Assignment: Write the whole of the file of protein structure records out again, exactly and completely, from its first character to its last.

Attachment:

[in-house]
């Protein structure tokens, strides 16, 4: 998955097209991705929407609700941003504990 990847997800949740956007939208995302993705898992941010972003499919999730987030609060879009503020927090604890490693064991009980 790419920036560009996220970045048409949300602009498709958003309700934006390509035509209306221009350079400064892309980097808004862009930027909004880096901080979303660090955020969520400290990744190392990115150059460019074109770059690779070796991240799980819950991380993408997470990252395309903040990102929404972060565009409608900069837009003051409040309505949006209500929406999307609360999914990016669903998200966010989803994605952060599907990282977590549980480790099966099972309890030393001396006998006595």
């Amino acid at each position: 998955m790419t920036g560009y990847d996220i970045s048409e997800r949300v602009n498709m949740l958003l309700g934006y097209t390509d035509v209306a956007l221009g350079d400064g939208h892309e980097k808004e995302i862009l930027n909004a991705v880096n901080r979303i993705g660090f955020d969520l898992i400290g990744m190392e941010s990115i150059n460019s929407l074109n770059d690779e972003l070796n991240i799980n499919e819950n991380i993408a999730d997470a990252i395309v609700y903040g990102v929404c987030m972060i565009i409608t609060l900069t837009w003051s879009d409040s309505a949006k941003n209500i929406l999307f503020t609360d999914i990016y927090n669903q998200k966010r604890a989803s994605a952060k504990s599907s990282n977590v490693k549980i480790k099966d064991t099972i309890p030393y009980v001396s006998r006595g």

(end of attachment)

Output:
[in-house]
């Protein structure tokens, strides 16, 4: 998955097209991705929407609700941003504990 990847997800949740956007939208995302993705898992941010972003499919999730987030609060879009503020927090604890490693064991009980 790419920036560009996220970045048409949300602009498709958003309700934006390509035509209306221009350079400064892309980097808004862009930027909004880096901080979303660090955020969520400290990744190392990115150059460019074109770059690779070796991240799980819950991380993408997470990252395309903040990102929404972060565009409608900069837009003051409040309505949006209500929406999307609360999914990016669903998200966010989803994605952060599907990282977590549980480790099966099972309890030393001396006998006595």
């Amino acid at each position: 998955m790419t920036g560009y990847d996220i970045s048409e997800r949300v602009n498709m949740l958003l309700g934006y097209t390509d035509v209306a956007l221009g350079d400064g939208h892309e980097k808004e995302i862009l930027n909004a991705v880096n901080r979303i993705g660090f955020d969520l898992i400290g990744m190392e941010s990115i150059n460019s929407l074109n770059d690779e972003l070796n991240i799980n499919e819950n991380i993408a999730d997470a990252i395309v609700y903040g990102v929404c987030m972060i565009i409608t609060l900069t837009w003051s879009d409040s309505a949006k941003n209500i929406l999307f503020t609360d999914i990016y927090n669903q998200k966010r604890a989803s994605a952060k504990s599907s990282n977590v490693k549980i480790k099966d064991t099972i309890p030393y009980v001396s006998r006595g």